They were both selected as astronauts in the class of 1996. During their NASA careers, Mark was the pilot or commander of four Space Shuttle missions; Scott piloted and commanded two Shuttles and spent six months on the ISS before his year in space. After Mark’s wife, Arizona Representative Gabby Giffords, was shot in 2011, he flew his last mission and retired from the space agency. Scott is unfailingly generous about what the twins study demanded of his brother: “You have to give him a lot of credit. He wasn't getting any of the glory about being the person in space. He did it completely for the sake of the science.”
But the physical demands of the research weren’t glorious for Scott, either. “There were times—maybe once a week—where I had what seemed like a whole day of collecting samples. You wake up in the morning and collect blood and centrifuge it and put it in the freezer. Then, you do your first urine collection and you keep collecting urine throughout the day: 24-hour urine collecting, which is annoying because you can't use the toilet designed for space. It’s messy. And once you’ve peed in this bag, you’ve got to remove the test tubes from the bag of urine and then you’ve got to bar code them, scan them, and put them in the freezer. Even the lab freezer is a little complicated. Every time you open the door you can't leave it open too long: it’s –80° Celsius, and you might get a little get a little cold burn on you. That same day, you might do skin samples, feces.”
For the subject of the study, the ISS was unlike any terrestrial lab or clinic. In conversation and in his book, Scott Kelly artfully evokes the sensorial assault of his home in space. The International Space Station is deafeningly noisy: fans whirr and electronics hum. It smells bad, too: of the off-gassing of plastics, garbage, and body odor. (Space itself smells, Scott tells us—or, rather, objects exposed to the vacuum of space possess a unique odor: “a strong burned metal smell, like the smell of sparklers on the Fourth of July, [or] the smell of welding.”)
Weightlessness posed particular challenges for a human research program, especially for an astronaut who was often tired, cold, and crabby from breathing too much CO2. Collection devices and samples could never be put down, but had to be attached to walls; experiments had to progress in prearranged sequences.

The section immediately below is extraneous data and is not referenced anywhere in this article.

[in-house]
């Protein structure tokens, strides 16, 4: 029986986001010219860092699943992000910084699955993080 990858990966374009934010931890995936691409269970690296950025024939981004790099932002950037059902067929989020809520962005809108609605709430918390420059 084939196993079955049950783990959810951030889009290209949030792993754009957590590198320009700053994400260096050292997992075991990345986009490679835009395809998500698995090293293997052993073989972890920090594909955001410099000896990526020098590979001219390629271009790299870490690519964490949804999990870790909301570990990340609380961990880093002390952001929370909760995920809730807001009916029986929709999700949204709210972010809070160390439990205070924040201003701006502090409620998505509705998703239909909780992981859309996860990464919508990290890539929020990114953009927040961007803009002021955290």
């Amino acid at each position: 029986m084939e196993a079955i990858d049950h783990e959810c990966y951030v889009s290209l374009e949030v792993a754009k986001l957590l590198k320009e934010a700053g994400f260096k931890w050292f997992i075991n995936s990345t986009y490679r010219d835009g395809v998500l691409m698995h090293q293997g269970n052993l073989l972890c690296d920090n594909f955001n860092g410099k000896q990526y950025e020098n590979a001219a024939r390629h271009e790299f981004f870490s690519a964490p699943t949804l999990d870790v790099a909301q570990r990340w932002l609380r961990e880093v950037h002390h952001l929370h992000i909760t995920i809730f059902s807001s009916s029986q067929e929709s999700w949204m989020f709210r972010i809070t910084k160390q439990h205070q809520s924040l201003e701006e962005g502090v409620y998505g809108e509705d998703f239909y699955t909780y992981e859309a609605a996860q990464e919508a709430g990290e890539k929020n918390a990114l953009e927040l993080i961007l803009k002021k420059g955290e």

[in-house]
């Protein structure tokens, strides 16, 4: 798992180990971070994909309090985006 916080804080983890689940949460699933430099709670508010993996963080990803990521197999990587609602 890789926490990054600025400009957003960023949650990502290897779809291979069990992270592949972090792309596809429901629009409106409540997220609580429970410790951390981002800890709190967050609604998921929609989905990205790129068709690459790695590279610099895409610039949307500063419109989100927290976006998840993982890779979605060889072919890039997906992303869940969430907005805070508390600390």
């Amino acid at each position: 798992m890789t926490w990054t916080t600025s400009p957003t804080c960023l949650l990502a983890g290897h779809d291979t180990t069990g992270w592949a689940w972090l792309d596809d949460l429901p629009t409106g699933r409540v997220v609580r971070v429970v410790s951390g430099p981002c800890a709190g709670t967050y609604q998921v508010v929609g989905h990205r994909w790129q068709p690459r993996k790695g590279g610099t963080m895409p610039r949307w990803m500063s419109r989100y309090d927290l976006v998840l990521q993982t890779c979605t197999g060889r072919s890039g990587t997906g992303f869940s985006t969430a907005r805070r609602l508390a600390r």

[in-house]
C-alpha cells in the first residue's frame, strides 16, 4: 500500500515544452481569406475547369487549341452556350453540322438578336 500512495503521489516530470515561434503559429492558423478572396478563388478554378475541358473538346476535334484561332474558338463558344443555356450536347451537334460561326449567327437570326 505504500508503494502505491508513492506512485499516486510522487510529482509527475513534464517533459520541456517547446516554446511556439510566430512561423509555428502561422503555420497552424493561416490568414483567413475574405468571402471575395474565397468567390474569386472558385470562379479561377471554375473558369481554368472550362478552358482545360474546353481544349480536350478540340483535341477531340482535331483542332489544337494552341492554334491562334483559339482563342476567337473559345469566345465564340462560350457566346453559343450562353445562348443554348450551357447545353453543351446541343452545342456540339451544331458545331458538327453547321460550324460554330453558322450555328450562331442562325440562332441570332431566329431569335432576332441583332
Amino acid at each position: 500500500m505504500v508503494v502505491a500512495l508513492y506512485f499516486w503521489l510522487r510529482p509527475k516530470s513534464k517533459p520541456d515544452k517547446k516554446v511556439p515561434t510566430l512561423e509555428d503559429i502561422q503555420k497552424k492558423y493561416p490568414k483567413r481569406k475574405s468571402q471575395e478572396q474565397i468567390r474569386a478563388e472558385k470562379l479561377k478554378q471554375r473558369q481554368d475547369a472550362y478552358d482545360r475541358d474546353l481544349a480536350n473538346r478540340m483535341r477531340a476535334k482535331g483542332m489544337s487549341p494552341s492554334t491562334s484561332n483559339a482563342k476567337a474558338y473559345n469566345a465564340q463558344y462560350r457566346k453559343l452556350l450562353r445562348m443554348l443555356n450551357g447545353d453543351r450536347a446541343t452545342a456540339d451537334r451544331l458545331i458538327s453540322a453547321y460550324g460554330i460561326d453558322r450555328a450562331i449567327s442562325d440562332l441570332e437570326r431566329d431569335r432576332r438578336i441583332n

Once the samples were collected aboard the ISS and on Earth, the work had barely begun. Scott’s samples had to be returned to Earth aboard Soyuz capsules (Mark used the US Post Office), and the twins’ blood separated into plasma and different kinds of cells, including the cells that govern the immune system. All the samples had to be assayed, and the data shared and analyzed among the 10 working groups. No wonder the whole project took more than four years to complete.
What was learned? Chris Mason, the principal investigator of the Gene Expression Group and a professor of physiology and biophysics at Weill Cornell Medicine, described the effect of space travel on Scott’s genes as “not just a sparkler—it was like fireworks in the sky.” More than 10,000 genes were activated by spaceflight. “To give you some context,” Mason explains, “there are about 58,000 known genes in the human genome, so we were seeing a lot of the body’s ability to respond activating.”
That makes sense, given the punitive stresses of lift-off, a year-long mission, and reentry. Even so, the twins study groups were stunned by the extensive changes that occurred everywhere in Scott’s body, including the length of his telomeres, the caps at the end of chromosomes that protect the integrity of DNA; gene regulation, measured by both interaction with the environment and the orchestration of gene activity; the microbiome or bacteria in his gut; the dimensions of his carotid artery; and the health of his eyes.